The DeSoto County School District’s Parent Advisory Council turned its Tuesday meeting this week into a special program to honor victims and those who helped in the aftermath of the terror attacks on the day in September 2001 now known as “9/11.”
The highlight of the meeting, which featured music, readings and speeches, was the burial of a time capsule that is filled with letters of thanks from students at each of the schools in the state’s largest school district.
Mayor Patti Denison of Walls spoke and told of her reaction to the events of Sept. 11, the crash of the planes into the World Trade Center and the other terror events of that day.
“The emotion, the fear, the sadness, the anger that later turned into relief and even joy, as we watched stories of amazing rescues and survivals,” Denison said. “What I remember the most was the feeling of unity and pride that our country had and pride we had to be an American. What was intended for evil that day turned just opposite because it brought us together.”
Unity seemed to be the theme for the program and the comments and readings that were presented, including the closing reading from Lake Cormorant Middle School student Marcellus Odum, who read Maya Angelou’s “Alone,” which included the lines, “Nobody, but nobody can make it out here alone.”
Colin Wilson, a firefighter for the Southaven Fire Department, also spoke on how he saw 9/11 as a tragic event but one that has a positive impact, even in the face of tragedy.
“I believe those events changed the outlook of our country for the better,” Wilson said. “And I believe they changed the course of my life for the better.”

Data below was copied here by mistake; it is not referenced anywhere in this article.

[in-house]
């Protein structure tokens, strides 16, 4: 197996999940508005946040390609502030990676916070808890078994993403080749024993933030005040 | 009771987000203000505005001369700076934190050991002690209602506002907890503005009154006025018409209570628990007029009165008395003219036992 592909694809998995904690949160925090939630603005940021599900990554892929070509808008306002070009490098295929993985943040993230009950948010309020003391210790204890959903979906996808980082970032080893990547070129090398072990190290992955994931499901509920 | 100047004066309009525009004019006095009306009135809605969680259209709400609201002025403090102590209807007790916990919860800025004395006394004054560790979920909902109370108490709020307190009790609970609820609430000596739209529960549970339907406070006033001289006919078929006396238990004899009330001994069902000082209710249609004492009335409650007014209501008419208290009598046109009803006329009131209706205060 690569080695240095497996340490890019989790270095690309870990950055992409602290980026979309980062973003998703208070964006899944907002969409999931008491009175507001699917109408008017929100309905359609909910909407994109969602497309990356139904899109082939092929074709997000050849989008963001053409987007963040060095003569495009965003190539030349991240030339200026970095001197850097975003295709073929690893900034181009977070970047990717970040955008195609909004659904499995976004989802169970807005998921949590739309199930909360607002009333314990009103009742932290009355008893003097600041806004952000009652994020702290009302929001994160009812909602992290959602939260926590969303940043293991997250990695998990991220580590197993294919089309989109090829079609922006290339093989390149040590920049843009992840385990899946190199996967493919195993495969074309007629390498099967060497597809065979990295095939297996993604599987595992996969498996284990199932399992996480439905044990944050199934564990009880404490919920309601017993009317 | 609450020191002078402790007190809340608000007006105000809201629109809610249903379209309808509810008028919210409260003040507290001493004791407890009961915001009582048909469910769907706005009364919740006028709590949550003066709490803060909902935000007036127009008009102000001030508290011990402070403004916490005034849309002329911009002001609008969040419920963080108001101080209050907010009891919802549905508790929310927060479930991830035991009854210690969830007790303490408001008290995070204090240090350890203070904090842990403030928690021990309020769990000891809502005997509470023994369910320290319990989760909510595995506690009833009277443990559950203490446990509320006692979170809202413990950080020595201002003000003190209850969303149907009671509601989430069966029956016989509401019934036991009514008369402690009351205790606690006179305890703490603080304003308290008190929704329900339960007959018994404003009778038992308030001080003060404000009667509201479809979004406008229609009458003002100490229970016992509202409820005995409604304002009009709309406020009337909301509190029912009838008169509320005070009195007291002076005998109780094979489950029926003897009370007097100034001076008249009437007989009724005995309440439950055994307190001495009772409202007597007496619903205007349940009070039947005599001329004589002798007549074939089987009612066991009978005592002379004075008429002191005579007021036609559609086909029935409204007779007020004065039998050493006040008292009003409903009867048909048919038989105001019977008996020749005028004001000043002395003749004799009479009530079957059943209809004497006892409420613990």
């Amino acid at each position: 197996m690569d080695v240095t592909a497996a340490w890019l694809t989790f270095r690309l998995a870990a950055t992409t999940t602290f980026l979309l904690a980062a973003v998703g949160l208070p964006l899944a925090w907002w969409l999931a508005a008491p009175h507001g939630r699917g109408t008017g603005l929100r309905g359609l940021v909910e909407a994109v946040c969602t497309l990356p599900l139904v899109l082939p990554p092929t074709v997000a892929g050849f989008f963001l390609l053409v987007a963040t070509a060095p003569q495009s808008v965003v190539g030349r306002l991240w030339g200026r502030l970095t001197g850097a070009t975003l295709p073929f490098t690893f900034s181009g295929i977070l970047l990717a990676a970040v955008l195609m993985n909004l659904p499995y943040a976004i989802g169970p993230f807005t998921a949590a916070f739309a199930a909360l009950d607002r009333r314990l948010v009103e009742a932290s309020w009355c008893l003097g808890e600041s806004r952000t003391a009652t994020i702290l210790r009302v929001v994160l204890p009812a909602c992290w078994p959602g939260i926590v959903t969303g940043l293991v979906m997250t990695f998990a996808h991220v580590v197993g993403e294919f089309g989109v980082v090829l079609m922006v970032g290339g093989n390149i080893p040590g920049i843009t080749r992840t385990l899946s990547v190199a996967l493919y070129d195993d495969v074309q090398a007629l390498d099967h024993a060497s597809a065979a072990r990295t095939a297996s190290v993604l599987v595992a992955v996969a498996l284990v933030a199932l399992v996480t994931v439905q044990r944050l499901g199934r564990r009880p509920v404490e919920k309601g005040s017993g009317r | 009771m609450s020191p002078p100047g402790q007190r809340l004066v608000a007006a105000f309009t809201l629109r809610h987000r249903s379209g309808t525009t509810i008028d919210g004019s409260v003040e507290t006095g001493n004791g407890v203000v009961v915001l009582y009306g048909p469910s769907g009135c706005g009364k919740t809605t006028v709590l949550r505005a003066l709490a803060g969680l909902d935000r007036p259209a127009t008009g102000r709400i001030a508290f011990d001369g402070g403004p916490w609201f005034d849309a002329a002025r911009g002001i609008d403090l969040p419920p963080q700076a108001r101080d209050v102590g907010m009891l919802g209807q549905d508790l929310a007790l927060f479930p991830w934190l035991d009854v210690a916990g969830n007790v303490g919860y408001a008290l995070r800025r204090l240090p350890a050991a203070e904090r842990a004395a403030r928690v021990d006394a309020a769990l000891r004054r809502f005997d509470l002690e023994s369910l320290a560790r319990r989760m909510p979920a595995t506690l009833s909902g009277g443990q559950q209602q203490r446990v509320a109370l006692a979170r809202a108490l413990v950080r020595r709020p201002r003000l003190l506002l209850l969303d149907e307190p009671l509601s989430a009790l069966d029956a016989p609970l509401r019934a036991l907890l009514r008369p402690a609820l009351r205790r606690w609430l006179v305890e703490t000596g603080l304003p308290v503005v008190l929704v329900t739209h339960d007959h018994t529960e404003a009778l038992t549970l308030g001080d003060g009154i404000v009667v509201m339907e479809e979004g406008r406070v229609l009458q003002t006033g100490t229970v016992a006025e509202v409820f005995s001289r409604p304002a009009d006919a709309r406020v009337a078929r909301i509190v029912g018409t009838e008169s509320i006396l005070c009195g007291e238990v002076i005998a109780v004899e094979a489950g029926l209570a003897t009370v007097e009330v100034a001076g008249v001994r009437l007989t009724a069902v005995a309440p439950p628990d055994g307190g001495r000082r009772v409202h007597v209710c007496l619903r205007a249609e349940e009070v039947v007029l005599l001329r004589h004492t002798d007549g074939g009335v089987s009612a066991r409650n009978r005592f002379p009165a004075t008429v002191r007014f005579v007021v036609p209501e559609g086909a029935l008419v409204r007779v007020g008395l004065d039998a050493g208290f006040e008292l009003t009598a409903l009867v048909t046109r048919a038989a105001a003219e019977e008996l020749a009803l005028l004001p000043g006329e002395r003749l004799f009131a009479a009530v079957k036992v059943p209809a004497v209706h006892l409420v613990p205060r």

Wilson said he was in sixth grade when the events of Sept. 11, 2001 happened and his class listened to radio accounts of the day.
“We all kind of huddled around our teacher and she helped us understand what was going on and how to deal with it,” Wilson said. “We saw people at their worst, but we also saw people at their best.”
Wilson also pointed out the unity he saw in the nation in the aftermath of the tragedy, noting, “I remember how great that felt. In that moment, people cared about each other, people put aside their differences and just loved on another.”
Rob Chase, DeSoto County Schools Chief of Operations, said honoring the ultimate sacrifice of those whose lives were lost 17 years ago was the main purpose for the program.
“What this day is, at the end of the day, is about the 3,000-plus people who died,” Chase said.
At the end of the program inside the DCS Board Room, the group went outside to the front of the building where the time capsule was buried. Prior to that part of the program, a student representative from each school walked up to the time capsule as their names were read and inserted a letter of thanks into it.
Chase said later there may be plans for a marker there, but there are no plans at this time to set a future date for it to be uncovered, adding, “these things usually drop 2-3 feet after a few years, so they’ll need a metal detector to find it.”
With the simple act of inserting letters of thanks into the ground, DeSoto County school children Tuesday paid respect to those Americans who gave of their lives that horrific September day 17 years ago.
Bob Bakken is Staff Writer for the DeSoto Times-Tribune.